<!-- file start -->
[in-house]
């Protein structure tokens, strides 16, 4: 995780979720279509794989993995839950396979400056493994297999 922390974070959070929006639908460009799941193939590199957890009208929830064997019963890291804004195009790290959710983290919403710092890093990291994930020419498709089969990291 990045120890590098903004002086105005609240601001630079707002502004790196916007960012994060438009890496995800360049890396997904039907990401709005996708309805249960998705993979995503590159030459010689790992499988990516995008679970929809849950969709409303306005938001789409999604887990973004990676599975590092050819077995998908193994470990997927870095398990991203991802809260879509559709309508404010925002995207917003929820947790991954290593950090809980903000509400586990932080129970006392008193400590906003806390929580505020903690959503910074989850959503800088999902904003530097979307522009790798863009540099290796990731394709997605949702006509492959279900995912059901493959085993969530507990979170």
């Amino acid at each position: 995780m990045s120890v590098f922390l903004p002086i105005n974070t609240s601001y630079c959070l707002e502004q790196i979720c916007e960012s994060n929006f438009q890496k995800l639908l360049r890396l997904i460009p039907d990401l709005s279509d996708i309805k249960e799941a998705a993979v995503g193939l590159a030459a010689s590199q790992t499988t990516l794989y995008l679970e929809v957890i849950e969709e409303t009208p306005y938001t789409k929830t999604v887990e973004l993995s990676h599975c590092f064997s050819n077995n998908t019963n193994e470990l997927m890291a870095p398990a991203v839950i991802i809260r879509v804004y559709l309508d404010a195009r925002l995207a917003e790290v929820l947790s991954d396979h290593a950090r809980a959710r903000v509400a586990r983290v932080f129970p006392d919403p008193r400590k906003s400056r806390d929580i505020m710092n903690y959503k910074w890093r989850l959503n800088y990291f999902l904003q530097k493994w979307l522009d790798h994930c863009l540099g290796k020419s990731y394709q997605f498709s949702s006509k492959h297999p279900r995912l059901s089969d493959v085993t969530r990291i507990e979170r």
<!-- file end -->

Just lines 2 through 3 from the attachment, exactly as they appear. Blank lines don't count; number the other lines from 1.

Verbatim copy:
């Protein structure tokens, strides 16, 4: 995780979720279509794989993995839950396979400056493994297999 922390974070959070929006639908460009799941193939590199957890009208929830064997019963890291804004195009790290959710983290919403710092890093990291994930020419498709089969990291 990045120890590098903004002086105005609240601001630079707002502004790196916007960012994060438009890496995800360049890396997904039907990401709005996708309805249960998705993979995503590159030459010689790992499988990516995008679970929809849950969709409303306005938001789409999604887990973004990676599975590092050819077995998908193994470990997927870095398990991203991802809260879509559709309508404010925002995207917003929820947790991954290593950090809980903000509400586990932080129970006392008193400590906003806390929580505020903690959503910074989850959503800088999902904003530097979307522009790798863009540099290796990731394709997605949702006509492959279900995912059901493959085993969530507990979170």
């Amino acid at each position: 995780m990045s120890v590098f922390l903004p002086i105005n974070t609240s601001y630079c959070l707002e502004q790196i979720c916007e960012s994060n929006f438009q890496k995800l639908l360049r890396l997904i460009p039907d990401l709005s279509d996708i309805k249960e799941a998705a993979v995503g193939l590159a030459a010689s590199q790992t499988t990516l794989y995008l679970e929809v957890i849950e969709e409303t009208p306005y938001t789409k929830t999604v887990e973004l993995s990676h599975c590092f064997s050819n077995n998908t019963n193994e470990l997927m890291a870095p398990a991203v839950i991802i809260r879509v804004y559709l309508d404010a195009r925002l995207a917003e790290v929820l947790s991954d396979h290593a950090r809980a959710r903000v509400a586990r983290v932080f129970p006392d919403p008193r400590k906003s400056r806390d929580i505020m710092n903690y959503k910074w890093r989850l959503n800088y990291f999902l904003q530097k493994w979307l522009d790798h994930c863009l540099g290796k020419s990731y394709q997605f498709s949702s006509k492959h297999p279900r995912l059901s089969d493959v085993t969530r990291i507990e979170r």